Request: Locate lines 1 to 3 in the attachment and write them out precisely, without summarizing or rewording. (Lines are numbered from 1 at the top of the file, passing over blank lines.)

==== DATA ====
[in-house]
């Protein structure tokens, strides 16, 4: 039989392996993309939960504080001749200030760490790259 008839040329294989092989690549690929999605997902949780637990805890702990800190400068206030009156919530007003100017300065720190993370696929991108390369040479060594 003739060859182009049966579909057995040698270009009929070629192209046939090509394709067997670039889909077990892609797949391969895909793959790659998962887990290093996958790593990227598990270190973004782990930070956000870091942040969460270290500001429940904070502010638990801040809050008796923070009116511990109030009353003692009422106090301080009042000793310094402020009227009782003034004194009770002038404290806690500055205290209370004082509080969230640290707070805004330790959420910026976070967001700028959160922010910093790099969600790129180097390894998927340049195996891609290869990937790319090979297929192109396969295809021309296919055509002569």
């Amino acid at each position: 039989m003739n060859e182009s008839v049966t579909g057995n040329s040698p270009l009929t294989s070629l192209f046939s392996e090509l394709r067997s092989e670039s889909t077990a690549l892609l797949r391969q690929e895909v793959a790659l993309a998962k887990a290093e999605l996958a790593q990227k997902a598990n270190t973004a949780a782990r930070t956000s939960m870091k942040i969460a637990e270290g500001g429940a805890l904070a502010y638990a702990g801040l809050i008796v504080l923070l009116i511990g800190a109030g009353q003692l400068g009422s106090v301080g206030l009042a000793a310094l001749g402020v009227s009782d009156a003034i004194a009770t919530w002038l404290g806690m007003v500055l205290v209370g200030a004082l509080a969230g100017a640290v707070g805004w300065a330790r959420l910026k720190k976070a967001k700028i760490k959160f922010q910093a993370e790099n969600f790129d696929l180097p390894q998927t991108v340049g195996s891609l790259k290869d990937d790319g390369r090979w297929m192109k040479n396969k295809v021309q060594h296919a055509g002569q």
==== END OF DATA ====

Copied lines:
[in-house]
């Protein structure tokens, strides 16, 4: 039989392996993309939960504080001749200030760490790259 008839040329294989092989690549690929999605997902949780637990805890702990800190400068206030009156919530007003100017300065720190993370696929991108390369040479060594 003739060859182009049966579909057995040698270009009929070629192209046939090509394709067997670039889909077990892609797949391969895909793959790659998962887990290093996958790593990227598990270190973004782990930070956000870091942040969460270290500001429940904070502010638990801040809050008796923070009116511990109030009353003692009422106090301080009042000793310094402020009227009782003034004194009770002038404290806690500055205290209370004082509080969230640290707070805004330790959420910026976070967001700028959160922010910093790099969600790129180097390894998927340049195996891609290869990937790319090979297929192109396969295809021309296919055509002569």
């Amino acid at each position: 039989m003739n060859e182009s008839v049966t579909g057995n040329s040698p270009l009929t294989s070629l192209f046939s392996e090509l394709r067997s092989e670039s889909t077990a690549l892609l797949r391969q690929e895909v793959a790659l993309a998962k887990a290093e999605l996958a790593q990227k997902a598990n270190t973004a949780a782990r930070t956000s939960m870091k942040i969460a637990e270290g500001g429940a805890l904070a502010y638990a702990g801040l809050i008796v504080l923070l009116i511990g800190a109030g009353q003692l400068g009422s106090v301080g206030l009042a000793a310094l001749g402020v009227s009782d009156a003034i004194a009770t919530w002038l404290g806690m007003v500055l205290v209370g200030a004082l509080a969230g100017a640290v707070g805004w300065a330790r959420l910026k720190k976070a967001k700028i760490k959160f922010q910093a993370e790099n969600f790129d696929l180097p390894q998927t991108v340049g195996s891609l790259k290869d990937d790319g390369r090979w297929m192109k040479n396969k295809v021309q060594h296919a055509g002569q």